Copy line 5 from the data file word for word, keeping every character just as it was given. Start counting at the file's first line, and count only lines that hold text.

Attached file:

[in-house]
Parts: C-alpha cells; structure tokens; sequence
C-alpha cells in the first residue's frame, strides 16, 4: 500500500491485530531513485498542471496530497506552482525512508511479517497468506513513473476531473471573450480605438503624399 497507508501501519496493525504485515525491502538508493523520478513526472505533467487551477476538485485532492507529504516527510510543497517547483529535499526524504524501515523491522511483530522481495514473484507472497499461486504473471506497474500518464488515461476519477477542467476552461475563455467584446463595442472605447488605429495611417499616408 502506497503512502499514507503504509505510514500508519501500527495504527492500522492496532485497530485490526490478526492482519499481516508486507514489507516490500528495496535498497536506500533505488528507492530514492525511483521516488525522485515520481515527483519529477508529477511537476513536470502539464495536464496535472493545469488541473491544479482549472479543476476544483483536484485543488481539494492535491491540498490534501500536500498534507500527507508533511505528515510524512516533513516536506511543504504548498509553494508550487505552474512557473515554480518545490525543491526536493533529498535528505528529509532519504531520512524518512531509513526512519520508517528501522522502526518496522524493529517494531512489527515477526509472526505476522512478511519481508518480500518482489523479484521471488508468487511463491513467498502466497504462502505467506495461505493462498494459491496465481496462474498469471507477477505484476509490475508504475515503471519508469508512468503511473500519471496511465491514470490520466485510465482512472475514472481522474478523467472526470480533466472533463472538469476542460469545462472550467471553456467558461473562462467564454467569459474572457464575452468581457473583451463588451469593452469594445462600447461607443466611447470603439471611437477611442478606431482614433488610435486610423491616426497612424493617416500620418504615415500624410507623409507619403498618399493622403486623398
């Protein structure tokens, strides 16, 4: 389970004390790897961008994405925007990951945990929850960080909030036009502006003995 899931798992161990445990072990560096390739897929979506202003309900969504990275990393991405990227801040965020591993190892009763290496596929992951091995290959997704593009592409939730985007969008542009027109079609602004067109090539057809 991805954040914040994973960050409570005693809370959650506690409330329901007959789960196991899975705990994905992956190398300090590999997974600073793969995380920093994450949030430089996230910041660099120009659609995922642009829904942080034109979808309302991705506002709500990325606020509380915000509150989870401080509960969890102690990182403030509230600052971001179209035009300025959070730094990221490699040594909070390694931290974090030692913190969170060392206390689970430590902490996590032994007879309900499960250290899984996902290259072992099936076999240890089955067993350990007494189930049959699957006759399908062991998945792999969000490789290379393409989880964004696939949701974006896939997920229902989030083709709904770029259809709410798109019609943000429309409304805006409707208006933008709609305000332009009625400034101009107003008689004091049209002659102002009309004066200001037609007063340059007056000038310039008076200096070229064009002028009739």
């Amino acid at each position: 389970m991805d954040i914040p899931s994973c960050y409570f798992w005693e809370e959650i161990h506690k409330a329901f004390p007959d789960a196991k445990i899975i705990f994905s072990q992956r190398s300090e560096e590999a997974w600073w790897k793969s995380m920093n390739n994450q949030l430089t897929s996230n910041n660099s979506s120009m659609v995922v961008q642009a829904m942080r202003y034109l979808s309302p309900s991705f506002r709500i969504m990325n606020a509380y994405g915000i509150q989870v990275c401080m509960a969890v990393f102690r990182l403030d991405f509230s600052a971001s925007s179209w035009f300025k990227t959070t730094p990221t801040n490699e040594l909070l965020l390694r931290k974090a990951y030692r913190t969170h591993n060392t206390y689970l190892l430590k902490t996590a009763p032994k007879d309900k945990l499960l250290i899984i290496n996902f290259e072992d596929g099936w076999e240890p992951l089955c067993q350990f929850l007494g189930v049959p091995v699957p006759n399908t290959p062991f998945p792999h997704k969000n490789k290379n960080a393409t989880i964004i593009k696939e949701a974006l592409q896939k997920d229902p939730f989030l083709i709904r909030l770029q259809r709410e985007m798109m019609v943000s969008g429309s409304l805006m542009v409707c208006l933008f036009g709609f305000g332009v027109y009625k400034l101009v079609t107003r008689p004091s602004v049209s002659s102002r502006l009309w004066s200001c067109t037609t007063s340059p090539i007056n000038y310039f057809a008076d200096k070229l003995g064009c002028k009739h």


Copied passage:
């Amino acid at each position: 389970m991805d954040i914040p899931s994973c960050y409570f798992w005693e809370e959650i161990h506690k409330a329901f004390p007959d789960a196991k445990i899975i705990f994905s072990q992956r190398s300090e560096e590999a997974w600073w790897k793969s995380m920093n390739n994450q949030l430089t897929s996230n910041n660099s979506s120009m659609v995922v961008q642009a829904m942080r202003y034109l979808s309302p309900s991705f506002r709500i969504m990325n606020a509380y994405g915000i509150q989870v990275c401080m509960a969890v990393f102690r990182l403030d991405f509230s600052a971001s925007s179209w035009f300025k990227t959070t730094p990221t801040n490699e040594l909070l965020l390694r931290k974090a990951y030692r913190t969170h591993n060392t206390y689970l190892l430590k902490t996590a009763p032994k007879d309900k945990l499960l250290i899984i290496n996902f290259e072992d596929g099936w076999e240890p992951l089955c067993q350990f929850l007494g189930v049959p091995v699957p006759n399908t290959p062991f998945p792999h997704k969000n490789k290379n960080a393409t989880i964004i593009k696939e949701a974006l592409q896939k997920d229902p939730f989030l083709i709904r909030l770029q259809r709410e985007m798109m019609v943000s969008g429309s409304l805006m542009v409707c208006l933008f036009g709609f305000g332009v027109y009625k400034l101009v079609t107003r008689p004091s602004v049209s002659s102002r502006l009309w004066s200001c067109t037609t007063s340059p090539i007056n000038y310039f057809a008076d200096k070229l003995g064009c002028k009739h």